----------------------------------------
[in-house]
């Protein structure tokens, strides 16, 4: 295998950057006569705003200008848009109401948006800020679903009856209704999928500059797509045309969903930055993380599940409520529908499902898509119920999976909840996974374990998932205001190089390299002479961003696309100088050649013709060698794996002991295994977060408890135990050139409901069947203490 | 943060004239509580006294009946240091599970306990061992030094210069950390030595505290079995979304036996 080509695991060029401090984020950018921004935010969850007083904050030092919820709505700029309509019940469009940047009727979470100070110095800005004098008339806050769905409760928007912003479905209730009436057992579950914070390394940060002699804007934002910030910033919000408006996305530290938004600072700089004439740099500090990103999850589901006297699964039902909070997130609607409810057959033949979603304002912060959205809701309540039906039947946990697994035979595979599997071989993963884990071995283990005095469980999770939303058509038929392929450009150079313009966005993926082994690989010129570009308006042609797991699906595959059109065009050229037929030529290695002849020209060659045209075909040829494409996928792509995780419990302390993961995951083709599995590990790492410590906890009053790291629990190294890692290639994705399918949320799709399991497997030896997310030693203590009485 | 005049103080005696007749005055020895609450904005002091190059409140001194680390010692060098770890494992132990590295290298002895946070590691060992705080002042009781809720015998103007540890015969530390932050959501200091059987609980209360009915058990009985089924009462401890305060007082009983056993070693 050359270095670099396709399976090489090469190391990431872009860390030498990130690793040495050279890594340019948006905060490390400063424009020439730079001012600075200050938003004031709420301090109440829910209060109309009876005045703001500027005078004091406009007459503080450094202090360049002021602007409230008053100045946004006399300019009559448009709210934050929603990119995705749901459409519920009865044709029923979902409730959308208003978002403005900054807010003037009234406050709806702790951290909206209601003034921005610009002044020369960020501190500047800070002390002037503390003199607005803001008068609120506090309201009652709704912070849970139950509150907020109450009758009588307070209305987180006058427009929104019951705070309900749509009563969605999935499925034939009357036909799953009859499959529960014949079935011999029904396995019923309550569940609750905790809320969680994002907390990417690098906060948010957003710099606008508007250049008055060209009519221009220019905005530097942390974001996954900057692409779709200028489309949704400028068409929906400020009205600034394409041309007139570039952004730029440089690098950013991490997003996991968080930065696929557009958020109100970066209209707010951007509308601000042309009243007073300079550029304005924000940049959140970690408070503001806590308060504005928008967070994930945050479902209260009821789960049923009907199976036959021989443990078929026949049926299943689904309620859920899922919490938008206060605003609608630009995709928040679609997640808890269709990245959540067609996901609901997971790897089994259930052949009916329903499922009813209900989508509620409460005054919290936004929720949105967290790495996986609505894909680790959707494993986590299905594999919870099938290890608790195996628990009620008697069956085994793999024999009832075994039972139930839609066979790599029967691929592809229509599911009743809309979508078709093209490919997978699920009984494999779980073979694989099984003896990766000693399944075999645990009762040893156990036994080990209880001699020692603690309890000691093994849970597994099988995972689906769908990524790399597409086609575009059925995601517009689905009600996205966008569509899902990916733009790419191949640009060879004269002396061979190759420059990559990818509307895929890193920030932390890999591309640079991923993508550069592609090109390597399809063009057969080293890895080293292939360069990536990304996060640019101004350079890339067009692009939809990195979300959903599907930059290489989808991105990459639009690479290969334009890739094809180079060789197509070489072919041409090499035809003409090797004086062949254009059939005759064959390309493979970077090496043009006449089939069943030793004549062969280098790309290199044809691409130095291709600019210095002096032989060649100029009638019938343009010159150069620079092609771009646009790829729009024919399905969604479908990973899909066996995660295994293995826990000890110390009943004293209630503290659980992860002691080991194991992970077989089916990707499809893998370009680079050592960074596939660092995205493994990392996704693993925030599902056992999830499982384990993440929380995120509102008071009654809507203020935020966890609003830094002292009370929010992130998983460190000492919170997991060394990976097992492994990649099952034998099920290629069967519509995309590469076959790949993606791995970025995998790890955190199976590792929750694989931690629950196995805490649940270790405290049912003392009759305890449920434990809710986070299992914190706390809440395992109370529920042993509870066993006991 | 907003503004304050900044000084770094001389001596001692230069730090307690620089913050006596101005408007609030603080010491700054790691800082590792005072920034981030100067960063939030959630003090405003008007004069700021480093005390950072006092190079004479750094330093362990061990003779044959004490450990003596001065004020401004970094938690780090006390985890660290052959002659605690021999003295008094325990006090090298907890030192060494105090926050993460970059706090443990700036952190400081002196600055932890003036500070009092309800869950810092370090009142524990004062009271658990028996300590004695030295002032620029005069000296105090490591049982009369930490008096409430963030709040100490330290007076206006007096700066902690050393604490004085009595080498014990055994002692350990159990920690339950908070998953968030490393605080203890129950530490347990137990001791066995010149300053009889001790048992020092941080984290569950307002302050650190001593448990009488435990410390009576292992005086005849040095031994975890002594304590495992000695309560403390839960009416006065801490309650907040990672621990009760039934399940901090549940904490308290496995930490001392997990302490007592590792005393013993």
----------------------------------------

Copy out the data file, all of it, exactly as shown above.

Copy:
[in-house]
């Protein structure tokens, strides 16, 4: 295998950057006569705003200008848009109401948006800020679903009856209704999928500059797509045309969903930055993380599940409520529908499902898509119920999976909840996974374990998932205001190089390299002479961003696309100088050649013709060698794996002991295994977060408890135990050139409901069947203490 | 943060004239509580006294009946240091599970306990061992030094210069950390030595505290079995979304036996 080509695991060029401090984020950018921004935010969850007083904050030092919820709505700029309509019940469009940047009727979470100070110095800005004098008339806050769905409760928007912003479905209730009436057992579950914070390394940060002699804007934002910030910033919000408006996305530290938004600072700089004439740099500090990103999850589901006297699964039902909070997130609607409810057959033949979603304002912060959205809701309540039906039947946990697994035979595979599997071989993963884990071995283990005095469980999770939303058509038929392929450009150079313009966005993926082994690989010129570009308006042609797991699906595959059109065009050229037929030529290695002849020209060659045209075909040829494409996928792509995780419990302390993961995951083709599995590990790492410590906890009053790291629990190294890692290639994705399918949320799709399991497997030896997310030693203590009485 | 005049103080005696007749005055020895609450904005002091190059409140001194680390010692060098770890494992132990590295290298002895946070590691060992705080002042009781809720015998103007540890015969530390932050959501200091059987609980209360009915058990009985089924009462401890305060007082009983056993070693 050359270095670099396709399976090489090469190391990431872009860390030498990130690793040495050279890594340019948006905060490390400063424009020439730079001012600075200050938003004031709420301090109440829910209060109309009876005045703001500027005078004091406009007459503080450094202090360049002021602007409230008053100045946004006399300019009559448009709210934050929603990119995705749901459409519920009865044709029923979902409730959308208003978002403005900054807010003037009234406050709806702790951290909206209601003034921005610009002044020369960020501190500047800070002390002037503390003199607005803001008068609120506090309201009652709704912070849970139950509150907020109450009758009588307070209305987180006058427009929104019951705070309900749509009563969605999935499925034939009357036909799953009859499959529960014949079935011999029904396995019923309550569940609750905790809320969680994002907390990417690098906060948010957003710099606008508007250049008055060209009519221009220019905005530097942390974001996954900057692409779709200028489309949704400028068409929906400020009205600034394409041309007139570039952004730029440089690098950013991490997003996991968080930065696929557009958020109100970066209209707010951007509308601000042309009243007073300079550029304005924000940049959140970690408070503001806590308060504005928008967070994930945050479902209260009821789960049923009907199976036959021989443990078929026949049926299943689904309620859920899922919490938008206060605003609608630009995709928040679609997640808890269709990245959540067609996901609901997971790897089994259930052949009916329903499922009813209900989508509620409460005054919290936004929720949105967290790495996986609505894909680790959707494993986590299905594999919870099938290890608790195996628990009620008697069956085994793999024999009832075994039972139930839609066979790599029967691929592809229509599911009743809309979508078709093209490919997978699920009984494999779980073979694989099984003896990766000693399944075999645990009762040893156990036994080990209880001699020692603690309890000691093994849970597994099988995972689906769908990524790399597409086609575009059925995601517009689905009600996205966008569509899902990916733009790419191949640009060879004269002396061979190759420059990559990818509307895929890193920030932390890999591309640079991923993508550069592609090109390597399809063009057969080293890895080293292939360069990536990304996060640019101004350079890339067009692009939809990195979300959903599907930059290489989808991105990459639009690479290969334009890739094809180079060789197509070489072919041409090499035809003409090797004086062949254009059939005759064959390309493979970077090496043009006449089939069943030793004549062969280098790309290199044809691409130095291709600019210095002096032989060649100029009638019938343009010159150069620079092609771009646009790829729009024919399905969604479908990973899909066996995660295994293995826990000890110390009943004293209630503290659980992860002691080991194991992970077989089916990707499809893998370009680079050592960074596939660092995205493994990392996704693993925030599902056992999830499982384990993440929380995120509102008071009654809507203020935020966890609003830094002292009370929010992130998983460190000492919170997991060394990976097992492994990649099952034998099920290629069967519509995309590469076959790949993606791995970025995998790890955190199976590792929750694989931690629950196995805490649940270790405290049912003392009759305890449920434990809710986070299992914190706390809440395992109370529920042993509870066993006991 | 907003503004304050900044000084770094001389001596001692230069730090307690620089913050006596101005408007609030603080010491700054790691800082590792005072920034981030100067960063939030959630003090405003008007004069700021480093005390950072006092190079004479750094330093362990061990003779044959004490450990003596001065004020401004970094938690780090006390985890660290052959002659605690021999003295008094325990006090090298907890030192060494105090926050993460970059706090443990700036952190400081002196600055932890003036500070009092309800869950810092370090009142524990004062009271658990028996300590004695030295002032620029005069000296105090490591049982009369930490008096409430963030709040100490330290007076206006007096700066902690050393604490004085009595080498014990055994002692350990159990920690339950908070998953968030490393605080203890129950530490347990137990001791066995010149300053009889001790048992020092941080984290569950307002302050650190001593448990009488435990410390009576292992005086005849040095031994975890002594304590495992000695309560403390839960009416006065801490309650907040990672621990009760039934399940901090549940904490308290496995930490001392997990302490007592590792005393013993």